‘Mustang builder’ and his wife provide sanctuary for retired racehorses, mustangs and others

Sep 23, 2022

A person who builds Mustangs and then saves wild mustangs – and other horses – outside of work would be the obvious hook for this story. Rather, this is the story of two people who don’t see horses as disposable when they can no longer race or when owners can no longer afford or want them.

Jeffrey Mazur and his wife, Jane, operate the Two Wild Hearts Sanctuary in Clinton, Michigan, near Ann Arbor, and purchase, rehabilitate and care for horses destined for kill trucks and slaughterhouses in Canada and Mexico.  

Jeffrey works in Stamping and is a trainer at Flat Rock Assembly Plant. He grew up on a farm and always has had an appreciation for animals. Jane Mazur spent 30 years working with racehorses on the East coast and in Canada, usually as a groom/trainer, but then came to Ford in the Finance arena, mainly Ford Component Sales.

With their backgrounds and love of animals, the sanctuary is a natural for them. The sanctuary recently received non-profit tax status, which means it can start applying for grants.

“Sanctuaries are expensive, and grants will help a lot,” Jeffrey said. “We can expand and help even more horses in need.” Until those grants start coming in, the couple pays out of pocket but also accepts donations, plus there are adoption fees covered by those who want to give these horses a forever home.

Currently there is room for 30 horses. Most are American Standardbred (horses used in harness racing) but there also are two Mustangs. The Mazurs own 10 of their own, including a Polish Arabian cross, a Shetland pony, two miniature horses, a Kentucky Mountain horse and a large Amish pony. (The Mazurs bought two wild Mustangs from a kill buyer in Kansas and one of them was pregnant. That Mustang had a filly mule the couple has named Mira.) 

The sanctuary appears to be their destiny. They started smaller at a different farm with less property. A real estate agent friend told them about a house with two barns and more acreage. After a look, the Mazurs made an offer. Within hours of closing on it, they moved five horses from the former home to the new one. Within two weeks, they had rescued enough horses to fill every stall.

“A few months ago I went to Kansas to pick up the Mustangs we have,” Jeffrey said. “We’ve traveled to New York, Pennsylvania and Texas to pick up horses surrendered or destined for kill trucks.”

Horses on kill trucks are not fed or given water from the time they enter the trucks. (It is illegal to slaughter a horse for food in the United States.) 

“It’s a rough time for them. The horses are scared, and they come to us emaciated, sick or wounded,” Jane explained. “Some horses we know cannot be restored to health and we’ll bring them here, so they have a dignified end with love, food, water and care.”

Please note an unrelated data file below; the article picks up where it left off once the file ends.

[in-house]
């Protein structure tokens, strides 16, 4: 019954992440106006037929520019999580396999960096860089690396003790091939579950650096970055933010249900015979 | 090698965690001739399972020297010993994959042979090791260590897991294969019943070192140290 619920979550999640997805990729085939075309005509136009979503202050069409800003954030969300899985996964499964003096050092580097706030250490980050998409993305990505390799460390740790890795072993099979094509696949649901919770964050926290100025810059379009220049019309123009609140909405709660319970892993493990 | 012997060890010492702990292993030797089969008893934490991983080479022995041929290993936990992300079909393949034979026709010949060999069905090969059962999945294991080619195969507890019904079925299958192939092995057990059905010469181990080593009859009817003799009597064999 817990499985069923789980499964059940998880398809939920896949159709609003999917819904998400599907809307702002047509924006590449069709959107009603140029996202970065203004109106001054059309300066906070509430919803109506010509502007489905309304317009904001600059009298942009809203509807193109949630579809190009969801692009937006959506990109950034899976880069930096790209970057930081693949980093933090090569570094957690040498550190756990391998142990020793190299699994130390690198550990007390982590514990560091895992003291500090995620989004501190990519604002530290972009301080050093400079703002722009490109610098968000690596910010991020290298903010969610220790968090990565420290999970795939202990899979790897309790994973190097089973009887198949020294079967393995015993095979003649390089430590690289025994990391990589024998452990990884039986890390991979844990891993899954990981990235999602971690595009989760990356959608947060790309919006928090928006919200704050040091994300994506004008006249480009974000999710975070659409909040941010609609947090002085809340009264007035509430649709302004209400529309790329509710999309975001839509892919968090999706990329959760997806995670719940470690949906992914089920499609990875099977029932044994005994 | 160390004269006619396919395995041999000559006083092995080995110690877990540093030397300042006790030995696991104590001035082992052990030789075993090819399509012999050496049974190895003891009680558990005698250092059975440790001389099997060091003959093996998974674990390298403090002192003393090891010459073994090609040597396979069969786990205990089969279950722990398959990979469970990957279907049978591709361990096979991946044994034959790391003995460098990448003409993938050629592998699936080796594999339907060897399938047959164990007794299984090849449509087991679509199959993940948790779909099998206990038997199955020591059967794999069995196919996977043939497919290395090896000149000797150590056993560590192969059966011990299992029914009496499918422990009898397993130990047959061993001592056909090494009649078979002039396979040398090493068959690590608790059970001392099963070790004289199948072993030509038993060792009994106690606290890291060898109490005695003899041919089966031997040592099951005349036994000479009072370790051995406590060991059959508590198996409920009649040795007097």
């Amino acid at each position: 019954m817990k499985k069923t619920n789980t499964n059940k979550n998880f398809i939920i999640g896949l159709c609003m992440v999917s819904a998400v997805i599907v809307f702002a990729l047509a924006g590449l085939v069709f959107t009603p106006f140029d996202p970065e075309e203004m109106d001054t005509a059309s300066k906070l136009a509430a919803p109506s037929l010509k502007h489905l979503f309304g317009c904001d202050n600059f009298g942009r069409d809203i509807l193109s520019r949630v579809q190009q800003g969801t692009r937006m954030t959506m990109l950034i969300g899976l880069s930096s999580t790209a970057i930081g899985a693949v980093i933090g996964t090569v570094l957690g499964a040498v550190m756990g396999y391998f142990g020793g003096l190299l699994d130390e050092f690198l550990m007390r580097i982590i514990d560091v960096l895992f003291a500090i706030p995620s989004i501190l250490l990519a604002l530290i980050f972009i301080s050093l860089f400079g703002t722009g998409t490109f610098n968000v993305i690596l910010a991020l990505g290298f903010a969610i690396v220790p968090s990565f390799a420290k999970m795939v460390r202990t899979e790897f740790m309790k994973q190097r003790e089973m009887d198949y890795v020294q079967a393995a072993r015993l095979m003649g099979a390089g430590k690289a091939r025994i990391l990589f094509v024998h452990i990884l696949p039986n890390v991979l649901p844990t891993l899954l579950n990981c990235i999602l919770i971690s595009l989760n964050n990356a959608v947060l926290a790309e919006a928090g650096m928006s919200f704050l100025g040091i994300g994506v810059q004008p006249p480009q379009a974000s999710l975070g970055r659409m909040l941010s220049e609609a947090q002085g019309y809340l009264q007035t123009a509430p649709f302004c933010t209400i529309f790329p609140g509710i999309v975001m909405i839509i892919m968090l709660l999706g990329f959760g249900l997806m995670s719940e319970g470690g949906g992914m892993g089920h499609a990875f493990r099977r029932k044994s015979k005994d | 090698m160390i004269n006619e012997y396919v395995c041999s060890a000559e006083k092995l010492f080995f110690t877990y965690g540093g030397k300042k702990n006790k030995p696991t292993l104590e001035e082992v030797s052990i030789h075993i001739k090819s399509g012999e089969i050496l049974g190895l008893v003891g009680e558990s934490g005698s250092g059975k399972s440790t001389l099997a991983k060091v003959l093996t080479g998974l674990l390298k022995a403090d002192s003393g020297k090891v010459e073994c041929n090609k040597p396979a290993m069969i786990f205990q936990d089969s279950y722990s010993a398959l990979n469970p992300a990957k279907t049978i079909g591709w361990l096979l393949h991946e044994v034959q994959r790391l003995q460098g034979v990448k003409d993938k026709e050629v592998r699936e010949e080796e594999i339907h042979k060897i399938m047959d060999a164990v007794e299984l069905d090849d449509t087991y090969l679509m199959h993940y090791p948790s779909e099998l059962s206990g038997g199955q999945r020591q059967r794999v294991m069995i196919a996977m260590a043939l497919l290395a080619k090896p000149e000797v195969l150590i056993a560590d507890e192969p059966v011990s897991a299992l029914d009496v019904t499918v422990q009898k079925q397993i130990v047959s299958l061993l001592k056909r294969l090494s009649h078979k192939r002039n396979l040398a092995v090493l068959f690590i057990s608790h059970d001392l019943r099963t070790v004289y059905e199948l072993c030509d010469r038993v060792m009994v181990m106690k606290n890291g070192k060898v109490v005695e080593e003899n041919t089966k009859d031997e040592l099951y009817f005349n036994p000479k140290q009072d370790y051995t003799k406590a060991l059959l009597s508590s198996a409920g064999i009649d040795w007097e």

In their barns, there are five racehorses that have won more than $3 million for their owners. No longer able to run, they were sent to kill pens to be bought by slaughterhouses.

The horses at the sanctuary are seen by veterinarians, cared for to restore health, fed so they return to normal weight and then either stay at the sanctuary or are adopted by those wanting to adopt a horse. Not unlike the rescues for dogs and cats, potential owners are screened to ensure a good fit and a good life for the horse.

The Mazurs have a group of volunteers who help with the day-to-day work at the sanctuary, working in the barns and with the horses. Certain groups – including the FRAP unit of Local 3000 – volunteer to spend a day to help with fencing and other more intensive chores. 

The couple also owns a tack store with horse supplies in their town. Eventually the shop will move to the farm site. The profits from that shop go toward sanctuary upkeep. To keep expenses down, they recently installed a 1,500-kilowatt solar array that will supply all electrical needs with enough left over to sell back to the local power company. With the electrified fences plus the lights in the house and barns, the Mazurs see a monthly electric bill between $400 and $500 right now. 

Jane Mazur and some of the volunteers also work on wildheartssanctuary.org, the sanctuary’s website, and its Twitter account. They are looking to expand awareness of the sanctuary and teach care and handling of horses. 

Jeff is looking to retire in two years and then devote all his time to the sanctuary. Right now, he wakes up at 3:30 a.m. so he can get to the Flat Rock Plant to start his shift, works his 10-hour shift and then goes home to do chores around the farm until 9 or 10 p.m.

 “Some people work and go home to watch TV or have some hobby,” Jeff said. “I don’t do that. I want to spend my time with the horses.”

Doing what you love has its benefits. When Jeff and Jane walk in the paddocks, the horses follow them like puppy dogs. In the barn, they go to the front of their stalls looking for a pet, some kind words and the occasional peppermint candy that horses enjoy.